AMA: Insurers’ Cost Profiling Giving the Wrong Impressions

July 20, 2010
Keith L. Martin

The AMA and several state medical associations say cost profiles of physicians by the nation’s biggest insurers is “unreliable” at best and steering consumers in the wrong direction.

The AMA and several state medical associations say cost profiles of physicians by the nation’s biggest insurers is “unreliable” at best and steering consumers in the wrong direction.

In a statement, the AMA says that new research by the RAND Corporation unveiled “serious flaws” in the programs used by health insurance companies to rate individual physicians based on economic criteria. The single-number rankings place docs on a scale of spending, indicating who orders fewer tests, prescribes fewer drugs, etc., with those who spend the least get a better ranking. Some insurers give breaks on out-of-pocket costs to see more “favorable” physicians.

In fact, the RAND Corporation likens the system to the dollar signs you see in several restaurant rankings to let you know what you are in for when you walk through the front door for a meal.

Now the AMA and 46 other medical societies don’t find the rankings as appetizing, sending off a terse letter to insurers asking them to fix problems identified by RAND, including inaccurate ranking of docs leading to a number of bad rankings.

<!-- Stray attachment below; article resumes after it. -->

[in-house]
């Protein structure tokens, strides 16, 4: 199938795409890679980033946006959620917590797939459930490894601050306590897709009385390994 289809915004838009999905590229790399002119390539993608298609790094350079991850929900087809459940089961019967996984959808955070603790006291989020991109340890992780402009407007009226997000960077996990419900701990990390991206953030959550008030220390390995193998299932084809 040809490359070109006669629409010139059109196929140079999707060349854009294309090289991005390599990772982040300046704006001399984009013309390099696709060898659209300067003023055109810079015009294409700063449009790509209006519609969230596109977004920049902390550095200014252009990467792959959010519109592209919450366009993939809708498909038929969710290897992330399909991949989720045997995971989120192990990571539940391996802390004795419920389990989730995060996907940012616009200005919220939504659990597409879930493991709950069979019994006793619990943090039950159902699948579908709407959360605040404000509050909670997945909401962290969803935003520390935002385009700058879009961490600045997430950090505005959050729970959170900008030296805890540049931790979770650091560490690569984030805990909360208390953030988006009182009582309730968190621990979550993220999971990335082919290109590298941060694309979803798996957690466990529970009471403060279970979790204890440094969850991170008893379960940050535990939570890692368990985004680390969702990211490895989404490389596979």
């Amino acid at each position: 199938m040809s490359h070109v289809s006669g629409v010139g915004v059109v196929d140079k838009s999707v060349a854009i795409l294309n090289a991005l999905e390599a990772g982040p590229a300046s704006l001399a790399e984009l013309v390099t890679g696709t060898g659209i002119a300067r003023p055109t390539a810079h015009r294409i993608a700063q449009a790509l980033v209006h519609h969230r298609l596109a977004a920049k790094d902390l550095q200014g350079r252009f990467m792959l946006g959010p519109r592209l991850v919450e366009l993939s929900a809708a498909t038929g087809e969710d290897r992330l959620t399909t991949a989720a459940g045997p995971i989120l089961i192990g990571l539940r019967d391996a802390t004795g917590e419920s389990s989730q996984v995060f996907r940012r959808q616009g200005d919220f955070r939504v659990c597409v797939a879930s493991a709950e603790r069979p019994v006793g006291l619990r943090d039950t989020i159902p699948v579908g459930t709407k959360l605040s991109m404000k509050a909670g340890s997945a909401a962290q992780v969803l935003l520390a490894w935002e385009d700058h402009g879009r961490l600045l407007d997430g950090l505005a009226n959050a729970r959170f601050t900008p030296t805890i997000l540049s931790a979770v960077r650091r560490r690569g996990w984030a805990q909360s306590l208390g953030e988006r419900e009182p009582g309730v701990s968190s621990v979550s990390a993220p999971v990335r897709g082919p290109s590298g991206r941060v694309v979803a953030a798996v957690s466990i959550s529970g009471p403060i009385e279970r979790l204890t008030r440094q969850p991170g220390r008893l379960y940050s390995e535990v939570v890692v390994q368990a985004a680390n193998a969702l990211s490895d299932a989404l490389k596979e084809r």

“Patients should always be able to trust that insurers are providing accurate and reliable information on physicians,” said AMA President Cecil B. Wilson in a statement. “Studies show that economic evaluations of individual physicians are so unreliable that they are more often wrong than right.”

Insurers defend the system as a way to reward docs who provide better care in a more cost-effective manner and say the rankings include both cost and quality care.

The question is: How important are these numbers, stars and other designations used by insurers? Some would argue that the goal of any patient picking a doctor should include location, specialty and other factors and not the fact that a physician’s name has an insurer-produced stamp of approval next to it.

Post-health reform, there will be a lot more new customers searching for a doctor and they will use a myriad of ways to determine who is best for them. They way they will make that determination will vary on everything from how far away you are to their work to liking the sound of your name or your website.

So with the various factors at stake, are insurer’s cost profiles that important? Weigh in below and let us know.